‘Work to do’ in tackling North Mid backlog

Boss of hospital trust speaks to Simon Allin, Local Democracy Reporter, ahead of what’s predicted to be a difficult winter for the NHS

Dr Nnenna Osuji (credit North Middlesex University Hospital NHS Trust)
Dr Nnenna Osuji was appointed chief executive of North Middlesex University Hospital NHS Trust earlier this year

Staff at North Mid are working hard to reverse a slowdown in non-Covid care and get back to pre-pandemic performance levels, according to the boss of the trust which runs the Edmonton hospital.

Dr Nnenna Osuji, the newly-appointed chief executive of North Middlesex University Hospital NHS Trust, said the organisation had “work to do” but, with a recovery plan in place, was making efforts to return to its 2019/20 “baseline”.

A report published by the trust in August revealed that the proportion of patients waiting under 18 weeks to be treated, receiving a diagnostic test within six weeks, or starting their first treatment for cancer within 62 days of an urgent GP referral, had all dropped below national NHS targets.

This slowdown in care had come as staff were focused on treating Covid-19 patients during the first and second waves of the pandemic, creating a backlog for other treatments.

Speaking to the Local Democracy Reporting Service this week, Dr Osuji said: “We have work to do – I don’t deny that. But we know where we have to focus, down to the level of the speciality. We have recovery plans in place.

“That is to do with the systems, the staffing, and our work with the community and primary care, to make sure we use the right assets, at the right place, at the right time.”

To continue providing care for non-Covid patients during the pandemic, North Mid partnered with other organisations, including the North London Surgical Hub at Chase Farm Hospital in Enfield. It also rolled out mobile X-Ray, MRI and CT scans, and opened the 20-bed Captain Sir Tom Moore Centenary Ward to boost capacity.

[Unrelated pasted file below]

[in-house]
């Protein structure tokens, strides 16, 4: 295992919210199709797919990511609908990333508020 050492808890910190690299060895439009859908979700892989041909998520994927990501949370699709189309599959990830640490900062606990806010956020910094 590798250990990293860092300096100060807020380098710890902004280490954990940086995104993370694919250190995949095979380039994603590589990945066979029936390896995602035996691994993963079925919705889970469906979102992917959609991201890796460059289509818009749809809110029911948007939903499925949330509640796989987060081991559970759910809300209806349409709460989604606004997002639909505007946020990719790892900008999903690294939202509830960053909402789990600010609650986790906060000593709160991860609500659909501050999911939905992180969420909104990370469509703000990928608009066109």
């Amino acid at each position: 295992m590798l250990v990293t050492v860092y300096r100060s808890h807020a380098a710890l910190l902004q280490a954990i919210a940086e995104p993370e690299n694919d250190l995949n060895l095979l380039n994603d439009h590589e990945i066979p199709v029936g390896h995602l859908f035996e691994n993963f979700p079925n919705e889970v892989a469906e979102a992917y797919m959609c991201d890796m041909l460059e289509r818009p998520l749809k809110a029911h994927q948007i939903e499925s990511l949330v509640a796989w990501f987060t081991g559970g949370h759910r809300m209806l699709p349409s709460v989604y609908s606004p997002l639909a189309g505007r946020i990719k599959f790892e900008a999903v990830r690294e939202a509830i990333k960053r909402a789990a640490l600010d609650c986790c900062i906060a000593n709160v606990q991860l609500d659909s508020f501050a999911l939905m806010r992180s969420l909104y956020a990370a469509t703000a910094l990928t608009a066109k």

At the peak of the first wave, North Mid had more than 250 coronavirus patients and, in the second wave, was at one time treating more than 300 people. Dr Osuji said the hospital was currently treating 32 inpatients with Covid-19, adding that although the numbers were “on paper, much more manageable” than during the first two waves of the pandemic, staff were continuing to test and monitor patients to stop the spread of the virus.

As winter approaches, coronavirus vaccination rates in Enfield and Haringey are below the England average, amid a slowdown in uptake across London. Figures published by the Local Government Association show that at the end of September, 62.3% of Enfield residents and 55.7% of Haringey residents had received two doses of the vaccine, compared to nearly 80% of the English population.

Dr Osuji said the trust had been “hugely involved” in the local campaign to encourage people to get vaccinated but still had “some focused work to do with Enfield and Haringey”. She stressed the importance of having conversations with local people, which allows the trust to identify where people still have questions, “myths that need to be busted” and “misconceptions.”

Dr Osuji explained: “Sometimes those conversations are better held by people who are not from a health background. We work with community leaders, including faith leaders, to make sure the right people are sharing the right messages.

“It is about us going into communities and neighbourhoods with the right people having the right information to have the appropriate conversation.”

The trust also has a flu vaccine campaign and more than 1,000 hospital staff received their jab within two weeks of it starting. The chief executive said North Mid was “bracing for impact, and preparing” for winter, drawing up contingency planning around its staff and estates, and working with partner organisations to ensure plans are joined up and tested.

North Middlesex University Hospital NHS Trust, which is currently rated “requires improvement” by the health watchdog Care Quality Commission, has drawn up a “patient first” plan to improve care.

Dr Osuji said the trust’s mission was to provide “outstanding care” for local people. She added: “[Patient first] is about how we focus our efforts on a select number of priorities that are key to improvement, and we bring our collective energies to deliver that, so it becomes less reactive, more strategic and more co-ordinated.”

The chief executive stressed the importance of celebrating the achievements of staff as well as recognising where the trust needs to improve. It will focus on preventative measures and screening, picking up diseases early to ensure it is better able to address “the life expectancy discrepancy that hounds us from east to west”.

Dr Osuji added: “The ambition has to be to raise the bar on health and narrow the gap in inequality, and I think that comes from working locally, with our council, our primary care, voluntary sector [and] mental health partners.”

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